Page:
if`sublist`is a sublist of`list`, i.e., if`sublist`is`eql`

to`list`or to any of its`cdr`

s.

__Function:__**adjoin***item list*`&key :test :test-not :key`- This function conses
`item`onto the front of`list`, like`(cons`

, but only if`item``list`)`item`is not already present on the list (as determined by`member*`

). If a`:key`

argument is specified, it is applied to`item`as well as to the elements of`list`during the search, on the reasoning that`item`is "about" to become part of the list.

__Function:__**union***list1 list2*`&key :test :test-not :key`- This function combines two lists which represent sets of items,
returning a list that represents the union of those two sets.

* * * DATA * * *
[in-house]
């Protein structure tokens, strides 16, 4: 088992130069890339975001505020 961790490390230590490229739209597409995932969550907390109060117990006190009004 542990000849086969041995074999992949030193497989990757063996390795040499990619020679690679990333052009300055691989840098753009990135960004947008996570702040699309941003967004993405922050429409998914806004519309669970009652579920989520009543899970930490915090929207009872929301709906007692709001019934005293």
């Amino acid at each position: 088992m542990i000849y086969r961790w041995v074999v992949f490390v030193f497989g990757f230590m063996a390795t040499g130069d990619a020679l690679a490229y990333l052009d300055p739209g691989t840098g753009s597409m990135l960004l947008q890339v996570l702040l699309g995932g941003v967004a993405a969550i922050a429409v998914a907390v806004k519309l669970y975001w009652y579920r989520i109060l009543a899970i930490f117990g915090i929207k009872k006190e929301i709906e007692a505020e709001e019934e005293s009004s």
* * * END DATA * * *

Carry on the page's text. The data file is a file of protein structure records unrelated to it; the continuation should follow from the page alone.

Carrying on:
The result list will contain all items which appear in
`list1`or`list2`, and no others. If an item appears in both`list1`and`list2`it will be copied only once. If an item is duplicated in`list1`or`list2`, it is undefined whether or not that duplication will survive in the result list. The order of elements in the result list is also undefined.

__Function:__**nunion***list1 list2*`&key :test :test-not :key`- This is a destructive version of
`union`

; rather than copying, it tries to reuse the storage of the argument lists if possible.

__Function:__**intersection***list1 list2*`&key :test :test-not :key`- This function computes the intersection of the sets represented
by
`list1`and`list2`. It returns the list of items which appear in both`list1`and`list2`.